Leaders in industries of all stripes are currently reckoning with today’s confusing tech landscape. As we continue to make advances in existing technology with solid precedents, advances on newer frontiers of integration and interoperability are offering new ways to work and manage relationships. In the complex ecosystem of aerospace and defense, there is a great opportunity to modernize the supply chain for the benefit of manufacturers and their third-party networks. Here are three of the areas of highest impact where we may see a change in the near future.
1. Data Silos
In its current state, the aerospace industry has a significant problem with the collection of data and accessibility of various processes across the supply chain. Companies need to collect, preserve and analyze vast amounts of information, but the wide variety of tools used by different third parties means the majority of data collected remains in silos. It’s common for companies to use four or five different systems just to do the bare minimum of supply quality tracking, and the majority of interactions are completed via email and Excel files. With all the different systems in place, anyone interacting with data must peel back multiple layers to even access it, let alone derive insights from it.
Integration and interoperability will see significant sophistication and refinement in the near future–improving data security and streamlining the processes of collecting and handling data. This will be especially important when companies need to collect significant amounts of data from multiple third parties at critical points such as due diligence and risk screening. With a centralized system that simplifies the integration of various third-party tools, manufacturers will be able to pivot away from reactive decision-making and mature into a proactive approach.
2. Automation & Innovation
With more ways to take repetitive tasks out of the equation, increasing automation will become a powerful tool to elevate human performance. Rather than replacing employees, emerging technology can and should be viewed as a force multiplier that frees up time and energy for people to do what we do at the highest levels of performance. For example, third-party risk managers are already able to use centralized platforms to partially automate risk monitoring that turns up red flags rather than having to perform periodic monitoring tasks themselves.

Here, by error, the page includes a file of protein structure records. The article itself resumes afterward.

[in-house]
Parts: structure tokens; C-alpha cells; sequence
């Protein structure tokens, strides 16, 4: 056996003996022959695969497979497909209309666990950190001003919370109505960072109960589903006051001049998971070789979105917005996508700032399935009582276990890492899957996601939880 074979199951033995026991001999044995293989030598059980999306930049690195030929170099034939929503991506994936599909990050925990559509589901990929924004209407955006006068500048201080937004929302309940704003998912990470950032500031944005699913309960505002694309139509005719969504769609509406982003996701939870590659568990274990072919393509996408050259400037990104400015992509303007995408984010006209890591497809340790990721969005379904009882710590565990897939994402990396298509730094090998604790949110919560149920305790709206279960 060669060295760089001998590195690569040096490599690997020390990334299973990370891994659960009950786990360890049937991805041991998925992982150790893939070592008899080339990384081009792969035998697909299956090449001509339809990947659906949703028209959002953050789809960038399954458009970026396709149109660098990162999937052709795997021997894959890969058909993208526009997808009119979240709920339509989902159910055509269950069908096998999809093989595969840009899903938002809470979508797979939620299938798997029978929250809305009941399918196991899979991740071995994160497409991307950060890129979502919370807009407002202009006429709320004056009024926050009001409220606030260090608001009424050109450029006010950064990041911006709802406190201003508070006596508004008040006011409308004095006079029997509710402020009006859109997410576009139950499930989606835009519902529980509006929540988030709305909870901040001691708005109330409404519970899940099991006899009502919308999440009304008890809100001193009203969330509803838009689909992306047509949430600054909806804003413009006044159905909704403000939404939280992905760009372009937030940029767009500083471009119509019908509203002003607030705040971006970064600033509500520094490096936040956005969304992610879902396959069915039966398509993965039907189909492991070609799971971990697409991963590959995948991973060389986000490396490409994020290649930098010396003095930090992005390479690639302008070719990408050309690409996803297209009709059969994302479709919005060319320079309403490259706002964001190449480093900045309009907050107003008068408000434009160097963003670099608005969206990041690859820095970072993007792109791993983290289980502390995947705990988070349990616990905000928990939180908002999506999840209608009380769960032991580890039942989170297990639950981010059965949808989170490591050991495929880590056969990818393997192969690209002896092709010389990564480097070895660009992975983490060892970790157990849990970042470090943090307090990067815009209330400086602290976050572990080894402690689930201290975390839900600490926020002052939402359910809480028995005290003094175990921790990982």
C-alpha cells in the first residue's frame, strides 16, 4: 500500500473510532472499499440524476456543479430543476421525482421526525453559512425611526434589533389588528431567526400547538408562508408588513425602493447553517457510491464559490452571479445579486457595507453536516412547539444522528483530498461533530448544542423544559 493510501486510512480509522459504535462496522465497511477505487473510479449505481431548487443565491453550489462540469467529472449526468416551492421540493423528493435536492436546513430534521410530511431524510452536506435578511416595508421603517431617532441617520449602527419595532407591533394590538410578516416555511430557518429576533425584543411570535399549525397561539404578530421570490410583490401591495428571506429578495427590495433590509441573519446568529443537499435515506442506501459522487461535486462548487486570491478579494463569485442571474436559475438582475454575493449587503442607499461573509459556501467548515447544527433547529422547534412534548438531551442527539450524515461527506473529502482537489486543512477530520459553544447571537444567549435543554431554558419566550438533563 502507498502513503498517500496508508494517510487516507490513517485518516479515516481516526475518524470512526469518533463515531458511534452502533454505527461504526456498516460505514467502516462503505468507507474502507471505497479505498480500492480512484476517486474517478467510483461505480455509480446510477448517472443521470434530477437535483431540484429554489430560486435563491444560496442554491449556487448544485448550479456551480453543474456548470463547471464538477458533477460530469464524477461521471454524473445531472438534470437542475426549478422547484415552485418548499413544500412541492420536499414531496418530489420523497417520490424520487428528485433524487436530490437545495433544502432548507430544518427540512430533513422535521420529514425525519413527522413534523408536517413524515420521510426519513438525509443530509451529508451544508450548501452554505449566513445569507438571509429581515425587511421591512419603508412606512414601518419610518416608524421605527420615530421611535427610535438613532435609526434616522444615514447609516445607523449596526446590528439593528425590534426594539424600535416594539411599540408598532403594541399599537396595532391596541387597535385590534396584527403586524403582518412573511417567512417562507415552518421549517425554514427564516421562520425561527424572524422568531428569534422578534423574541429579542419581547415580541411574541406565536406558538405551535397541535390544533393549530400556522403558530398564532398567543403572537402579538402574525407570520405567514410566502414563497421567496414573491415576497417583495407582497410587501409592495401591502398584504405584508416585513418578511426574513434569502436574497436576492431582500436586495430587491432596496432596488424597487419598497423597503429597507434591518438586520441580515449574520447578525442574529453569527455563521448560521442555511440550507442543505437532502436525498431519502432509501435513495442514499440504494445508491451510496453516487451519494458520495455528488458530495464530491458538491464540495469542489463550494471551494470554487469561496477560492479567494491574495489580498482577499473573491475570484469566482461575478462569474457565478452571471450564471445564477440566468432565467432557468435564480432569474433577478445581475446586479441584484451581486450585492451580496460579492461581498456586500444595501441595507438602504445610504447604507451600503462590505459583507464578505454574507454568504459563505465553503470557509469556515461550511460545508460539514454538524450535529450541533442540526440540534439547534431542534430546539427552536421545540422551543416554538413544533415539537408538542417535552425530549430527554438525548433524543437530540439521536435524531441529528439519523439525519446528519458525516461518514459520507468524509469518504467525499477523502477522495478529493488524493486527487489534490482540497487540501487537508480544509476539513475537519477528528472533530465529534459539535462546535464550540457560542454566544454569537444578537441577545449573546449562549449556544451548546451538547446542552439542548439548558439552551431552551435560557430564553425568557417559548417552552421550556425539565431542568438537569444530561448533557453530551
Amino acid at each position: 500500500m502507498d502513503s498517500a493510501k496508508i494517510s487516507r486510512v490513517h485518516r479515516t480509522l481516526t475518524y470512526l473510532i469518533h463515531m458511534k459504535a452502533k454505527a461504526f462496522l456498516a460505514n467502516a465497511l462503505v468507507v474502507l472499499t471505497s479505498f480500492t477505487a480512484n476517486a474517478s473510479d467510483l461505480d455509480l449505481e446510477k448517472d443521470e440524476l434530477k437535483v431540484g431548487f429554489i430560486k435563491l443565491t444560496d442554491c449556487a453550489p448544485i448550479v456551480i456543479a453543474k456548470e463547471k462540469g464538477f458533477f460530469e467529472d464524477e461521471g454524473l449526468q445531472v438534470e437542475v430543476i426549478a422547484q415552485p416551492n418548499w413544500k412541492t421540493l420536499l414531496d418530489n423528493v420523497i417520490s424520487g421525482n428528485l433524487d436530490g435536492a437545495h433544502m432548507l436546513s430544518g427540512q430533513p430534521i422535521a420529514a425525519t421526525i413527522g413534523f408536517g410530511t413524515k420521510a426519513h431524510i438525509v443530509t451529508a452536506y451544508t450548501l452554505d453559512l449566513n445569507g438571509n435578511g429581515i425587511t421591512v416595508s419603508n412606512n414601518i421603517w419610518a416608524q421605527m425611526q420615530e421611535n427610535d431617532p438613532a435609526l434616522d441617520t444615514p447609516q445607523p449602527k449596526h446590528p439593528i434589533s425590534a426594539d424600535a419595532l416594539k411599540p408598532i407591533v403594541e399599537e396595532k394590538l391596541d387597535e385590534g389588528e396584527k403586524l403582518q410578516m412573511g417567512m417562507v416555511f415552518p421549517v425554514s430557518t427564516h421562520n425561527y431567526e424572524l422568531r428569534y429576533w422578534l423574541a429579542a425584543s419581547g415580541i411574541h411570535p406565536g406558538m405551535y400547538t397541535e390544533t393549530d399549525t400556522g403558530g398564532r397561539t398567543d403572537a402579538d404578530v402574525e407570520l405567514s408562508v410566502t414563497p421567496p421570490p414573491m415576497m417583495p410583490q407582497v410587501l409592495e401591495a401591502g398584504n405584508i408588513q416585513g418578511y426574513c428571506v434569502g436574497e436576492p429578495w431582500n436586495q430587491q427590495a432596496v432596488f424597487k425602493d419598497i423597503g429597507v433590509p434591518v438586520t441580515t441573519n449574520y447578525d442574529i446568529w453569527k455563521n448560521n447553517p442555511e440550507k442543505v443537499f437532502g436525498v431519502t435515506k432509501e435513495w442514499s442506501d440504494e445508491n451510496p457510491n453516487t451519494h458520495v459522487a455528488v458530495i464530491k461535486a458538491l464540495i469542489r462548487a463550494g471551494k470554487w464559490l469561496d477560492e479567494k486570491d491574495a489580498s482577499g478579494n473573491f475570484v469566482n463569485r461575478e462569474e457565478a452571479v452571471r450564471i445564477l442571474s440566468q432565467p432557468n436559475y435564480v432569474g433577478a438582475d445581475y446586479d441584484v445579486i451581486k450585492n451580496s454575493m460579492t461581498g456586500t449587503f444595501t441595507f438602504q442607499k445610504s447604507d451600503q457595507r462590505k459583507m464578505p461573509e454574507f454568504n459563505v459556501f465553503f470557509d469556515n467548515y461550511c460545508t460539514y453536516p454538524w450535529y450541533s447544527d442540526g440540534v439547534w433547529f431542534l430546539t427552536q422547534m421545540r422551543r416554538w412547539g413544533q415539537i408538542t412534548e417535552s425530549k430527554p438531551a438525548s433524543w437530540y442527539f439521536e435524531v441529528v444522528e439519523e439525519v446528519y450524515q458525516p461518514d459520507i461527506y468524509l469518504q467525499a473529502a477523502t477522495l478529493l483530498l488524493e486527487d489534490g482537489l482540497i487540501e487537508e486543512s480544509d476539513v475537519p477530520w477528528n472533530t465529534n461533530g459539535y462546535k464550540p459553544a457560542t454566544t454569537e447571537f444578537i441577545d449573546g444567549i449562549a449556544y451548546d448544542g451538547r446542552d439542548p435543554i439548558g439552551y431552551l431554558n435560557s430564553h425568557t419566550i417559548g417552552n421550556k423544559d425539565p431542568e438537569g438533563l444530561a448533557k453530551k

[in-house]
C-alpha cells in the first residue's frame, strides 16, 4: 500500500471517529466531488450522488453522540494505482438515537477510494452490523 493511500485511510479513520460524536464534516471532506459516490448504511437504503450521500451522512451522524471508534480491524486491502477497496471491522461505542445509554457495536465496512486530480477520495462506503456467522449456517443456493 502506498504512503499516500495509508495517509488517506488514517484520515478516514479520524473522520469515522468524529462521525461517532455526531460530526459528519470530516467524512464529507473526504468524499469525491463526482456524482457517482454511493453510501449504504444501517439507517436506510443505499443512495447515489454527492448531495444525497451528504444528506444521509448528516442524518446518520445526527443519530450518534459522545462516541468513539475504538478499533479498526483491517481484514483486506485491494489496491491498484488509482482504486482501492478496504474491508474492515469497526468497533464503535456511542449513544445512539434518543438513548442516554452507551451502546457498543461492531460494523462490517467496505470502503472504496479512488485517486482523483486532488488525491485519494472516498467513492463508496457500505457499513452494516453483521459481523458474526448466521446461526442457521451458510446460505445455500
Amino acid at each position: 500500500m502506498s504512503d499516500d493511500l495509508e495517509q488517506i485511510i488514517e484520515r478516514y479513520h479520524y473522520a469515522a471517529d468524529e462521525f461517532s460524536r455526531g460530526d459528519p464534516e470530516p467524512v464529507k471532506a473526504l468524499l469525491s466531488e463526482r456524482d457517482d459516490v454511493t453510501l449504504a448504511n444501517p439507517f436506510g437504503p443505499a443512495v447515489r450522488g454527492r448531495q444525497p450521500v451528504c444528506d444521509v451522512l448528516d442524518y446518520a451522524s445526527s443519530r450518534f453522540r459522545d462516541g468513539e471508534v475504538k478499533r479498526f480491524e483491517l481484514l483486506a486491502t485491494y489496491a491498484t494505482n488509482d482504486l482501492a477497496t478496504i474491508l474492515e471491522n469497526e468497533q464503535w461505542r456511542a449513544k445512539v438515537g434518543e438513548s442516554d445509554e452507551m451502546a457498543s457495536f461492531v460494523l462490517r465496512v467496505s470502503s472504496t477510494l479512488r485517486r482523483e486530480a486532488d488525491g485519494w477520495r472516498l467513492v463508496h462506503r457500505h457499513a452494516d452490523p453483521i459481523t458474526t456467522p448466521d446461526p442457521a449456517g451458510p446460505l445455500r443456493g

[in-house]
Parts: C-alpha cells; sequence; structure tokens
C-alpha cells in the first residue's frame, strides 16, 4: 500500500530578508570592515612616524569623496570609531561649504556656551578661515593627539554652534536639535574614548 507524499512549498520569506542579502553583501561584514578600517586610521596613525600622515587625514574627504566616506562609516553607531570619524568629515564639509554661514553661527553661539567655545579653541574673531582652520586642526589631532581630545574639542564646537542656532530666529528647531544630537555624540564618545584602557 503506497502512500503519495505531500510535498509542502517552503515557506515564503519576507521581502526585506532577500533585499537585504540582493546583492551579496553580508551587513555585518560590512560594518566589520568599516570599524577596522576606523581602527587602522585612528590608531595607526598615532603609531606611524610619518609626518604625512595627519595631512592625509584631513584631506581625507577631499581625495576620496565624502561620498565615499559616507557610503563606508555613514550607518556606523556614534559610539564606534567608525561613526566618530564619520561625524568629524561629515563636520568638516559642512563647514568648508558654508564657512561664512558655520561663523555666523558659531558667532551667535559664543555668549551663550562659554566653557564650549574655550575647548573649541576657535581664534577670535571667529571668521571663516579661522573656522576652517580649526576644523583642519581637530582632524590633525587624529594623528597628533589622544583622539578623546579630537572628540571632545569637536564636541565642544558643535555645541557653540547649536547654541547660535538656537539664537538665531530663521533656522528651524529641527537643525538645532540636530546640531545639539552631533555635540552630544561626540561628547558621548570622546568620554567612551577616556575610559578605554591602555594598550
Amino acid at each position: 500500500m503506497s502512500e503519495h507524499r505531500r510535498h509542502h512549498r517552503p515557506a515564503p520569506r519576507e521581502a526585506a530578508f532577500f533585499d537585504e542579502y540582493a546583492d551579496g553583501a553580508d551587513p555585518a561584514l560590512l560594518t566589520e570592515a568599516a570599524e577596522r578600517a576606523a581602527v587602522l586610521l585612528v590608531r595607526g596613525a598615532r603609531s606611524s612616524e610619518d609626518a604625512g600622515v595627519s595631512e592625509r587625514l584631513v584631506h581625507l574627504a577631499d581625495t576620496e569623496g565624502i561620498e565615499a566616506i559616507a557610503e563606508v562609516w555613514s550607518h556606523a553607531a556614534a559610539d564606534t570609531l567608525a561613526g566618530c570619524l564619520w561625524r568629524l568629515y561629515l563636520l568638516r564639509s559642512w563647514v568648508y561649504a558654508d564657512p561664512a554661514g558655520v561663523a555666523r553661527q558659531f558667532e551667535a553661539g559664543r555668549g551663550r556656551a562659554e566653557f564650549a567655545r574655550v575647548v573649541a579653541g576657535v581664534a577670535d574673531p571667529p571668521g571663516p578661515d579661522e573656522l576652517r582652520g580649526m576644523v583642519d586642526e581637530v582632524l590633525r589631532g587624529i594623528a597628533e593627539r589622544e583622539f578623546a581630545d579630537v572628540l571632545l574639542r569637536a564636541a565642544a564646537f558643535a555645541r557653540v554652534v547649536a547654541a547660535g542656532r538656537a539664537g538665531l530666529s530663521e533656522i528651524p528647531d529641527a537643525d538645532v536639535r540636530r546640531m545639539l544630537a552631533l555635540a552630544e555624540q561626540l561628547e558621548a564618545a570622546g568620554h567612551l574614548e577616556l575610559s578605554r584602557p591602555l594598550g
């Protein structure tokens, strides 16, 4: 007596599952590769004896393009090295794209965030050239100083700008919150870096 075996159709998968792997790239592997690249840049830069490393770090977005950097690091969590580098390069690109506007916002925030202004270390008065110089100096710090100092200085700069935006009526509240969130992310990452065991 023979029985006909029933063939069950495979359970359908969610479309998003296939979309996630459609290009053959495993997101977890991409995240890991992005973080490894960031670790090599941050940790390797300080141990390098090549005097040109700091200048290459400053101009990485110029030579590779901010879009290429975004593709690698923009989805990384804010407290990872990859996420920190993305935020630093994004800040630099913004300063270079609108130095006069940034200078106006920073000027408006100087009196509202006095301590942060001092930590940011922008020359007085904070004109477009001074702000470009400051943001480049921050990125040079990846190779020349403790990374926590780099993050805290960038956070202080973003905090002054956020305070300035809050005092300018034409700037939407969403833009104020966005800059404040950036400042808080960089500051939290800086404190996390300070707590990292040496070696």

In addition to basic automation, many companies will implement AI. By asking questions through these tools and delving into the analysis they provide we are ultimately amplifying our ability to ask insightful questions that fuel innovation. In this climate, aerospace companies will find that critical thinking and creativity will climb higher in the ranking of desirable skills as the ability to efficiently complete tasks that amount to busy work becomes less and less necessary.
3. Relationship Risk
With quality being the foremost facet of risk in the aerospace industry, there are plenty of standards in place to meet regulations and ensure processes promote quality throughout the supply chain. AS9100, for example, is used throughout the industry as the gold standard for general risk mitigation.
However, supply chain risk is an area of less maturity and relationship risk management is even less developed–meaning these areas are ripe with opportunities for improvement. With much of the heavy lifting on repetitive administrative tasks and data handling done through automation, manufacturers can focus on cultivating their third-party ecosystems.
A collaborative approach built on easy information exchange via platforms like Ethixbase360 will allow companies to clarify third-party relationships by setting standards and expectations as well as shared business goals. Companies will be able to better assess threats from third-party actions and track records on issues like labor practices and climate impact and facilitate alignment for mutual benefit.
The Efficiency Effect
The acceleration of technology that allows us to share better data more easily offers an exciting opportunity for any business. For aerospace manufacturers and their suppliers, access to platforms that offer partial automation of TPRM tasks means more chances to lean into creativity and communication to drive development while minimizing third-party risk. As always, adaptation is a difficult and unpredictable but fully necessary skill that will carry competent companies into the future.
Want to gain valuable insights into the Aerospace & Defense industry’s rapidly evolving regulatory landscape? Ethixbase360’s Industry Outlook Report focuses on anti-bribery and corruption regulations, emphasizing the need for companies to be vigilant in understanding their third-party network’s compliance with these developments, as demonstrated by high-profile cases in 2022. Addressing prevalent issues like a lack of comprehensive mitigation tools and a culture of corruption is crucial for companies of all sizes. The primary challenge in 2023 is to attain complete visibility across extensive third-party networks while fostering continuous global compliance amidst the increasingly stringent ESG disclosures.
Discover the latest solutions and strategies to stay ahead of the competition in the Ethixbase360 Aerospace Industry Report